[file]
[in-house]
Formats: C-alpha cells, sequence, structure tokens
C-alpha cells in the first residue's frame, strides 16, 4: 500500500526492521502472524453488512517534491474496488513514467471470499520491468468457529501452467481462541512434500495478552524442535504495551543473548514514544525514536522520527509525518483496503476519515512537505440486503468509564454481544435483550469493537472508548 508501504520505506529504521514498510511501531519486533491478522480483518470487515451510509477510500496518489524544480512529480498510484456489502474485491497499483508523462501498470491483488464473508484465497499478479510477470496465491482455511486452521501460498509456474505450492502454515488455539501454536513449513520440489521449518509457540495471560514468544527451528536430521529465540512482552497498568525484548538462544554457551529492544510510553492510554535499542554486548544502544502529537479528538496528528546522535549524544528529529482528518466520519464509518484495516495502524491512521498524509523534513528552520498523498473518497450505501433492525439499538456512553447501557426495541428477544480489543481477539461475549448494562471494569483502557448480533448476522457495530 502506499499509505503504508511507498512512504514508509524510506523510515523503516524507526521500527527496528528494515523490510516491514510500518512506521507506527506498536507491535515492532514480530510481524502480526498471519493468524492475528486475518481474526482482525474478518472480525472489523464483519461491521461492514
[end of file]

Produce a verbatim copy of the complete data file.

[in-house]
Formats: C-alpha cells, sequence, structure tokens
C-alpha cells in the first residue's frame, strides 16, 4: 500500500526492521502472524453488512517534491474496488513514467471470499520491468468457529501452467481462541512434500495478552524442535504495551543473548514514544525514536522520527509525518483496503476519515512537505440486503468509564454481544435483550469493537472508548 508501504520505506529504521514498510511501531519486533491478522480483518470487515451510509477510500496518489524544480512529480498510484456489502474485491497499483508523462501498470491483488464473508484465497499478479510477470496465491482455511486452521501460498509456474505450492502454515488455539501454536513449513520440489521449518509457540495471560514468544527451528536430521529465540512482552497498568525484548538462544554457551529492544510510553492510554535499542554486548544502544502529537479528538496528528546522535549524544528529529482528518466520519464509518484495516495502524491512521498524509523534513528552520498523498473518497450505501433492525439499538456512553447501557426495541428477544480489543481477539461475549448494562471494569483502557448480533448476522457495530 502506499499509505503504508511507498512512504514508509524510506523510515523503516524507526521500527527496528528494515523490510516491514510500518512506521507506527506498536507491535515492532514480530510481524502480526498471519493468524492475528486475518481474526482482525474478518472480525472489523464483519461491521461492514